Several digital screening methods for DDs were suggested in previous studies. Most web-based developmental surveillance programs are trials of online versions of established questionnaires. The Web-Based Modified Checklist for Autism in Toddlers with Follow-up interview (M-CHAT/F) is a checklist scored by parents and implemented as a two-stage screening test, in which a positive result prompted follow-up interview to clarify or correct the failed items. When administered by primary care pediatricians, the web-based M-CHAT/F had a sensitivity of 59% and a specificity of 71%.36 In another study that used the digital M-CHAT-revised with Follow-up, accurate documentation in the electronic health record of screening results increased from 54–92% and appropriate action for children screening positive increased from 25–85% compared with the results from the paper form of the M-CHAT.37 In addition, the smartphone application PEDS operated by community healthcare workers was shown to have a close correspondence with the gold standard paper-based PEDS tools operated by health professionals.38 Most smartphone screening applications also focus on developing questionnaires answered by parents or medical professionals.39 ASDTests is an application that is based on the Autism-Spectrum Quotient and Quantitative Checklist for Autism in Toddlers and evaluates the possibility of having autistic traits.15 Cognoa is a mobile screening application that consists of both parental questionnaires and home video recording, and has a sensitivity of 75% and a specificity of 62%.13,39 These studies suggest that web-based or mobile-based screening tools could be reliably used for screening DD. Because web-based or mobile-based screening tools are quicker, cheaper, and more accessible, they could be helpful in improving the early identification of DD.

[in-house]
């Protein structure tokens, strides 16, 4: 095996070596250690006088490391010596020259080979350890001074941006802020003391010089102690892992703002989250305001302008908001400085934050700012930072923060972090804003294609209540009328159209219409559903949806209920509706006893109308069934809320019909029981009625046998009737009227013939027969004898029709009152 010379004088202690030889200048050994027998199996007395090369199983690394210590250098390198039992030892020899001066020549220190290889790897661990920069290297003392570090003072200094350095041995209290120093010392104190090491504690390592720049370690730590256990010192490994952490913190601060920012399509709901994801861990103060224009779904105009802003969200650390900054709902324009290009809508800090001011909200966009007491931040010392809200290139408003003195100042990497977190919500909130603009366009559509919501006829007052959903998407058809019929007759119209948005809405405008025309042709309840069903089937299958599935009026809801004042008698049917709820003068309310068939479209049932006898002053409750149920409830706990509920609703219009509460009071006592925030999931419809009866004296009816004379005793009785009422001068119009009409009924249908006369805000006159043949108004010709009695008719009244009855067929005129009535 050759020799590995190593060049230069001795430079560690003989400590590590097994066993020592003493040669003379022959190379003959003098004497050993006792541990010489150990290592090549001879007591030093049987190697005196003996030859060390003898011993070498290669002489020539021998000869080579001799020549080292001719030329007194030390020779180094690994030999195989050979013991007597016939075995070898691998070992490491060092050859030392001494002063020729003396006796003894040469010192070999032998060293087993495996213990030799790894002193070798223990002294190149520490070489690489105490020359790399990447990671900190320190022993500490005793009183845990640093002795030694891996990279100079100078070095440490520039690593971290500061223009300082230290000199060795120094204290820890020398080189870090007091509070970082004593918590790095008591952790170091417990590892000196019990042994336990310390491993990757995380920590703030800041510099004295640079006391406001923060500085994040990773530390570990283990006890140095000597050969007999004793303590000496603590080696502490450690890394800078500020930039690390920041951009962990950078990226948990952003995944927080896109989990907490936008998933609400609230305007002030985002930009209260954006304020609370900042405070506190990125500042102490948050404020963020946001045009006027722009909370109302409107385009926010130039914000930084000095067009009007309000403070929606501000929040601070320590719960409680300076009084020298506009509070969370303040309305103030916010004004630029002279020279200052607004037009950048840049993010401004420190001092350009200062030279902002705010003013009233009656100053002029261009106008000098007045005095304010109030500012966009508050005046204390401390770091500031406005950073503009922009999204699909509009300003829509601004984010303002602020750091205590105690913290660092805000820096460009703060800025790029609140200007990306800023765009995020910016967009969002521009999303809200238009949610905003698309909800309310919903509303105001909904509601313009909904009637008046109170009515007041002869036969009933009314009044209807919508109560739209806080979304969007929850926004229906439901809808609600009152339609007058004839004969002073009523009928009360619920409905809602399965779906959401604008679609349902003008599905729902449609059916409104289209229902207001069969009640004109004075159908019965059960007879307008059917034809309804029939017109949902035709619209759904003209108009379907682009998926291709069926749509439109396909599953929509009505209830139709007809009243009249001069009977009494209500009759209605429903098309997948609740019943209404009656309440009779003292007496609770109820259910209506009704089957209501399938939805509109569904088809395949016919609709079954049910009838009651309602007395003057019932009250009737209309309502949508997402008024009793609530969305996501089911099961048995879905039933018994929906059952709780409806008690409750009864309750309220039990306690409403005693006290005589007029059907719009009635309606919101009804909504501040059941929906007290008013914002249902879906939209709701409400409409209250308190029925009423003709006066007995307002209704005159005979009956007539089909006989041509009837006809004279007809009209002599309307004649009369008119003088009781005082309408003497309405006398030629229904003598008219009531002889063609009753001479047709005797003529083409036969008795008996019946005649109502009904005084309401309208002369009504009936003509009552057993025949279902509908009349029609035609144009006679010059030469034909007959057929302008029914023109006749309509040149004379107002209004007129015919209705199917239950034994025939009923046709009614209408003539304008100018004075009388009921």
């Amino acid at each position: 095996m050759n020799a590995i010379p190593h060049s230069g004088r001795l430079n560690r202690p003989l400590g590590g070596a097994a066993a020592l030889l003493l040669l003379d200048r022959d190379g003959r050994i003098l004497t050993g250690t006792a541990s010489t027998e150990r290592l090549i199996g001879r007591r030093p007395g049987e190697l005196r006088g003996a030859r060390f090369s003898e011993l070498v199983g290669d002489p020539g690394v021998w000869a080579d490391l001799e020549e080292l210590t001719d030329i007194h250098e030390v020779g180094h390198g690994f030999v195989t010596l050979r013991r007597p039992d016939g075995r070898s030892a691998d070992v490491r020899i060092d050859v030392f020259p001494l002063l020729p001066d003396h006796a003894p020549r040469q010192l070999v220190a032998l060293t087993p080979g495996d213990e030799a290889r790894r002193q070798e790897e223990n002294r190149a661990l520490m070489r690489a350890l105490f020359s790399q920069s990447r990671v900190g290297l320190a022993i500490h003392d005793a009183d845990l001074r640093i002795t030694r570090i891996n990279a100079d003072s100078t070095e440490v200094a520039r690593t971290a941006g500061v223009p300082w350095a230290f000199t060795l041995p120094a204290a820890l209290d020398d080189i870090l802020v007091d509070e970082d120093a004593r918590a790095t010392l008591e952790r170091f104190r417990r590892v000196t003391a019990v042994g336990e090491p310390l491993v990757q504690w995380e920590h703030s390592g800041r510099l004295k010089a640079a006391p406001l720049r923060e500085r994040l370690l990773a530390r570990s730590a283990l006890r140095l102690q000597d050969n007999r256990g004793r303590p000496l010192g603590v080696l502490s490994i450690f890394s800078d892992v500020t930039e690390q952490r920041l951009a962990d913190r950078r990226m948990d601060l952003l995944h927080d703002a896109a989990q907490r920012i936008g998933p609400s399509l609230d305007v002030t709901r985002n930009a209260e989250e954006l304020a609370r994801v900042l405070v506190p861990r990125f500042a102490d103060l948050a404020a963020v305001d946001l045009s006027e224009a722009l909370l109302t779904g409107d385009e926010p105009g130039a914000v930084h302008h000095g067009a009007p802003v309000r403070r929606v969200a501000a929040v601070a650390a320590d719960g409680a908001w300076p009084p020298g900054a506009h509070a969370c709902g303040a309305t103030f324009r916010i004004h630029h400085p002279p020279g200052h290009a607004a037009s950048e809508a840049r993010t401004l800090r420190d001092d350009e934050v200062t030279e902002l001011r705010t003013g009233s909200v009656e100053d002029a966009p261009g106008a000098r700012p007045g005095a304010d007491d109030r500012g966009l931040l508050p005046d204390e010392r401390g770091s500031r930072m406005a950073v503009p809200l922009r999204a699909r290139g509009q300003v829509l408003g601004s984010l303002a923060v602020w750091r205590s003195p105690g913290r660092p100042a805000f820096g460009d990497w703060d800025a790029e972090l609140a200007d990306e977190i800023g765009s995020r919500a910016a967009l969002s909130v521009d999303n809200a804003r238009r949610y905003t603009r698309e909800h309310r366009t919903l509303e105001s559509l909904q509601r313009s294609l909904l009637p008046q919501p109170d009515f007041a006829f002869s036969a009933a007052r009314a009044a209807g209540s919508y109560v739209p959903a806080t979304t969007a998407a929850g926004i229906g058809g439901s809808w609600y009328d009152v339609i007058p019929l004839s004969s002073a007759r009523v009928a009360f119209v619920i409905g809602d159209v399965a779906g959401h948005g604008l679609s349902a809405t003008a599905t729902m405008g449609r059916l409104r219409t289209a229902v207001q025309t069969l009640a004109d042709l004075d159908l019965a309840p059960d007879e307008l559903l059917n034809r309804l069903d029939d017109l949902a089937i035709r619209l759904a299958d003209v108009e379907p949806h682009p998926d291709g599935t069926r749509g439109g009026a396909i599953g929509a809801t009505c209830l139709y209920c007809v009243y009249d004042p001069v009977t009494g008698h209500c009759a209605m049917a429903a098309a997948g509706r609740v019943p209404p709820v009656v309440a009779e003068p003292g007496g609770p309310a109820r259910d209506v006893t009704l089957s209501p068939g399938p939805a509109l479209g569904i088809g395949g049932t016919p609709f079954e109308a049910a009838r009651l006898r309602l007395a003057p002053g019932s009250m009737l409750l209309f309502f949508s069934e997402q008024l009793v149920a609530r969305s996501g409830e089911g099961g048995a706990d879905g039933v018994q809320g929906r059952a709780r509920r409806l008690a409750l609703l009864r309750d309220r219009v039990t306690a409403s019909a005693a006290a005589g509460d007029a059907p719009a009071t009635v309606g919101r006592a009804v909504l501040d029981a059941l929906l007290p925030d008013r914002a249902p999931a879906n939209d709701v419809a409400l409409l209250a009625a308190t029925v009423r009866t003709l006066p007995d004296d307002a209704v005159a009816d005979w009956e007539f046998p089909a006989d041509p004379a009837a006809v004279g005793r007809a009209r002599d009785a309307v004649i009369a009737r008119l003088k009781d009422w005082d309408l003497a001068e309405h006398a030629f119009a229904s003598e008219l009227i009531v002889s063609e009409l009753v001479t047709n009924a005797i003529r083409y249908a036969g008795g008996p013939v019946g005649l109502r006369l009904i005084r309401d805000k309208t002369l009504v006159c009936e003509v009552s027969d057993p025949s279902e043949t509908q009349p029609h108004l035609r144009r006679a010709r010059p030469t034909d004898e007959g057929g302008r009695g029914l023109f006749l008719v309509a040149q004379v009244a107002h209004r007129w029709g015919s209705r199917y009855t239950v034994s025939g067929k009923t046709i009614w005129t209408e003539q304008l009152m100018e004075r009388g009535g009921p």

Some recent studies evaluated DD using digital observational methods via analyzing gazes, faces, or behaviors. Eye-tracking algorithms have shown progress in their potential use for screening ASD in rural areas.16,17 Vargas-Cuentas and colleagues16 recorded videos of participants watching social or non-social videos and analyzed the image frames from the video. Fujioka and colleagues17 used infrared light sources and cameras to record the eye position. In one study from Bangladesh, a machine learning classifier trained by data from ADOS and ADI-R was able to detect developmental delay and autism by analyzing the behavior portrayed in home videos, and showed a sensitivity and accuracy of 76%.40 Strobl and colleagues14 also developed a smartphone application in which the participants’ gaze was analyzed by an eye-tracking algorithm. These studies show that digital methods could be used for the screening of DD.